Furniture needs to be durable and long lasting. IKEA is well designed but won’t survive years of active children.  Carpenters serving this sector learned how to manufacture what is best for this society. Most apartments are tiny with no extra space. The measurements need to be concise, or the carpenter will need to start again.

A recent debate in Hamodia, the only one newspaper that the Ultra-Orthodox utilize, discussed complaints about dishonest furniture stores. These stores asked for payment in full when ordering, but didn’t properly deliver. The examples were many. Delivery time was not respected, the furniture didn’t fit, or the color wasn’t right. One of the recommendations people gave was to always buy at a store that has a sign above it. Many stores keep costs down in this community by not having a sign.

Next, the store owners came with their stories. Payments canceled and custom-made furniture refused and could no longer be sold. This at the cost to the store owner. Two sides of the story, the customers and the suppliers.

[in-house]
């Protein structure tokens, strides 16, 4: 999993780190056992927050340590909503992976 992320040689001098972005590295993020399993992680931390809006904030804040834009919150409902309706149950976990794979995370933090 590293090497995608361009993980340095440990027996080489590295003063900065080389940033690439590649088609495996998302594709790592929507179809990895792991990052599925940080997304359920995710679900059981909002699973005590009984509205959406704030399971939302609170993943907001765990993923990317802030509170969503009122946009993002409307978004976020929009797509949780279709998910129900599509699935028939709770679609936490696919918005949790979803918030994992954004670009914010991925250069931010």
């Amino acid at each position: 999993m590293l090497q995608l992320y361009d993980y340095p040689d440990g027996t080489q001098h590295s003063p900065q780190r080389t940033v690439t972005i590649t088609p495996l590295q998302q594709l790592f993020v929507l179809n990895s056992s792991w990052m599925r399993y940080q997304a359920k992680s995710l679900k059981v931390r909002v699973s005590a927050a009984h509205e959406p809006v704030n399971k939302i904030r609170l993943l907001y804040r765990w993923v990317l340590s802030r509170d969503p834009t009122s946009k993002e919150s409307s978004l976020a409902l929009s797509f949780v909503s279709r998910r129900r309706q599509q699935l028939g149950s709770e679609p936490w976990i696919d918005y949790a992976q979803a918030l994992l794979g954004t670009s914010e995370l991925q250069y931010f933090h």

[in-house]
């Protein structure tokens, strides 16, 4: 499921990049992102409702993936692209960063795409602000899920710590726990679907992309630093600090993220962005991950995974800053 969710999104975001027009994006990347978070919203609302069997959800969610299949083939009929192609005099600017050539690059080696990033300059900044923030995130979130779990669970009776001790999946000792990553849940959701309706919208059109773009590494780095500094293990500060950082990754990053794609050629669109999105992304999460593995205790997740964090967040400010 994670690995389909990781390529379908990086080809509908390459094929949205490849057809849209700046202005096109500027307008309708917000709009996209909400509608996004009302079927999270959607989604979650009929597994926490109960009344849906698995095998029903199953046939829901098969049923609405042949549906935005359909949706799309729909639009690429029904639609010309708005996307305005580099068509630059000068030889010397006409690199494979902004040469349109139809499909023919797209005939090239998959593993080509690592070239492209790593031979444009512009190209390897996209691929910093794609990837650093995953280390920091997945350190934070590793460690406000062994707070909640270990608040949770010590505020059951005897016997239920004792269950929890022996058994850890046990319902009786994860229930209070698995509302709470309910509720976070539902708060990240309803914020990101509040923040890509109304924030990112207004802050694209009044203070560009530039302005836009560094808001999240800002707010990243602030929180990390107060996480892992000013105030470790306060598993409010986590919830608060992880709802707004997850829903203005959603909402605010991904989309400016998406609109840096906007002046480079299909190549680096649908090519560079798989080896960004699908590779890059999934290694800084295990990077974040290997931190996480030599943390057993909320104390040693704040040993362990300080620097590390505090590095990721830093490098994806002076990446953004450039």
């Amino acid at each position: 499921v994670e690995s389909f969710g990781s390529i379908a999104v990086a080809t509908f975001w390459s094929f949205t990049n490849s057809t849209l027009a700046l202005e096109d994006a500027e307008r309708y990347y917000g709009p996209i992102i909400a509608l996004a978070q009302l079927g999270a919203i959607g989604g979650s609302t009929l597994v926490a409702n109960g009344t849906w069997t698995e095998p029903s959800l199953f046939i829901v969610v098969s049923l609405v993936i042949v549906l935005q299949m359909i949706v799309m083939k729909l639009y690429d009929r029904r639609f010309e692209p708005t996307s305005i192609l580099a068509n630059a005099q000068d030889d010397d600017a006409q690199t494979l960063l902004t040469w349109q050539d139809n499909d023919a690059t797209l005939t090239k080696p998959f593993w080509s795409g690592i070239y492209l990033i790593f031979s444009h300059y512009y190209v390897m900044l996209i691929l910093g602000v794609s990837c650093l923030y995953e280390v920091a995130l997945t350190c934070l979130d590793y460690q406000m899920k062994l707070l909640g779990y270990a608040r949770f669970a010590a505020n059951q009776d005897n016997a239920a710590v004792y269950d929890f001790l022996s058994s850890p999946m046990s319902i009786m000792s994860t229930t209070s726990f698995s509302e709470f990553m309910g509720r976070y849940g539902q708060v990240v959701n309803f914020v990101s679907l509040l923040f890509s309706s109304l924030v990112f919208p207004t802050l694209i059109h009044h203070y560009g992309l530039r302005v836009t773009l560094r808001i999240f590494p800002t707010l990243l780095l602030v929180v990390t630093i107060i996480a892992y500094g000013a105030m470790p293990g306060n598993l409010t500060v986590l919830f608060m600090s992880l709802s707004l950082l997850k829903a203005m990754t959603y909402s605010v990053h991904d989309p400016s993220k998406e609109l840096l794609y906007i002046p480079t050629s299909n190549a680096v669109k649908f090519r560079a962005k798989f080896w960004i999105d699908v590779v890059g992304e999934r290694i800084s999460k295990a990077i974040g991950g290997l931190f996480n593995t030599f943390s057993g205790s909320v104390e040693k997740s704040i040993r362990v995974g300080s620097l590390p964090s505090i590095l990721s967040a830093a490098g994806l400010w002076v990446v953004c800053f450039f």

The newspaper brought one best-practice example. The story is about a woman with a shop without a sign or a name. She has run a successful business for over thirty years. She insists her relationship with the customer is purely business, friendship is not part of the deal. She asks for a down payment upon ordering and for a moderate payment plan allowing for prefixed instalments. Over the years she has had a bad experience or two, but nothing dramatic. Mistakes happen and she offers customer service to make it right. Above all, she delivers on time. Her secret is paying her suppliers in full and in advance, motivating them to deliver as quickly as possible. The last principle that she shared was that trust is paramount. She believes in what she offers and trusts the customer.